Dallas Fed President Robert Kaplan was on panel discussion today at the University of Texas McCombs School of Business on the "2020 Business Outlook: Real Estate and the Texas Economy" in Austin, Texas.

Bloomberg Econoday Synopsis

  1. Dallas Fed President Robert Kaplan is neutral right now on monetary policy, saying neither a rate cut nor a rate hike are necessary in the medium term. "My base case is no movement up or down in the Fed funds rate [in 2020], but I'll be monitoring [things] carefully ... this year," Kaplan said in a panel discussion.
  2. Kaplan believes the outlook for the economy has stabilized and if anything has "firmed", and though he now has "a more confident outlook" he isn't ready to commit to a rate hike saying it's "too soon to judge if a hike is coming, and you've got a number of [risky] factors going on."
  3. Regarding a so-called "coronavirus cut" to reassure markets, Kaplan doesn't see justification yet adding, however, that he is carefully watching how the virus unfolds and that he will have a better sense of its effects over the next few months. Kaplan also noted that he will be watching the first-half impact of the Boeing 737 production shutdown.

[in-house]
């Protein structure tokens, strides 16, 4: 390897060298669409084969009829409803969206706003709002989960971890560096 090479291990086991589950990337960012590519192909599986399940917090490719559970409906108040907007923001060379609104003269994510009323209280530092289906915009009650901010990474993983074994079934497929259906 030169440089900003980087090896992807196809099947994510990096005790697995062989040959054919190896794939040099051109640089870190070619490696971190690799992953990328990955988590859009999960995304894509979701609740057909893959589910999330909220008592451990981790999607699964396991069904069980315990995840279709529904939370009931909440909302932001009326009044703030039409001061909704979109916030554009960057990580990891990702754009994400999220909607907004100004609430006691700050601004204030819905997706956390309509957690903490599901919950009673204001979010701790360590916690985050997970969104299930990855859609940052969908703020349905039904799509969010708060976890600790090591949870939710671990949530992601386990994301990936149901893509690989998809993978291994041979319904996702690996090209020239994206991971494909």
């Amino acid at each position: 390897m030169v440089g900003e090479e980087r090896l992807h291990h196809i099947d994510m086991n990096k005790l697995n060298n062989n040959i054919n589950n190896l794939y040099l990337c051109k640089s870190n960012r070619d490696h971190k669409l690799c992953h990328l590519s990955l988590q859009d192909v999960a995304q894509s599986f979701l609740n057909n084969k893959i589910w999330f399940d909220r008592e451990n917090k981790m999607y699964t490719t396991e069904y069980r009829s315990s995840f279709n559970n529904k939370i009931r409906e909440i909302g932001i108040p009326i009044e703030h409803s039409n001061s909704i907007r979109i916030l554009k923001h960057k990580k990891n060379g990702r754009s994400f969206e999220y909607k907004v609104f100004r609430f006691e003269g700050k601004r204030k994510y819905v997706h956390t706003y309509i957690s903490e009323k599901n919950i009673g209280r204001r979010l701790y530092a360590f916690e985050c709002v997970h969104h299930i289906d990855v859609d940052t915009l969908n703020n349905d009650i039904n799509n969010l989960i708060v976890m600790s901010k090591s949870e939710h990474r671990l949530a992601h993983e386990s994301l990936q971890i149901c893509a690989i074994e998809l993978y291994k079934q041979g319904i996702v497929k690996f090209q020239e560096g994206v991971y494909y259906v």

4. On repo operations, Kaplan described the rise in the Fed's balance sheet through year-end as "substantial" but he sees slowing growth through June. "I'd be hopeful and expect that as we continue bill purchases during the second quarter, the repo usage will begin to decline and the headline net balance-sheet growth for the Fed will moderate – certainly far more moderate than what's we've seen to this period."
  5. On inflation, Kaplan's base case is an upward trend toward 2 percent in the medium term. Kaplan said the Fed is debating whether to lengthen out its look at inflation from a one-year average to perhaps a two-year average. "We look at a variety of factors to make our judgment."

Regarding no interest rate movement, the market disagrees and so do I.

On inflation, the entire fed is clueless about what it is.

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The yield curve is inverted once again. And that's flashing another recession signal. On Average, How Long From Inversion to Recession?

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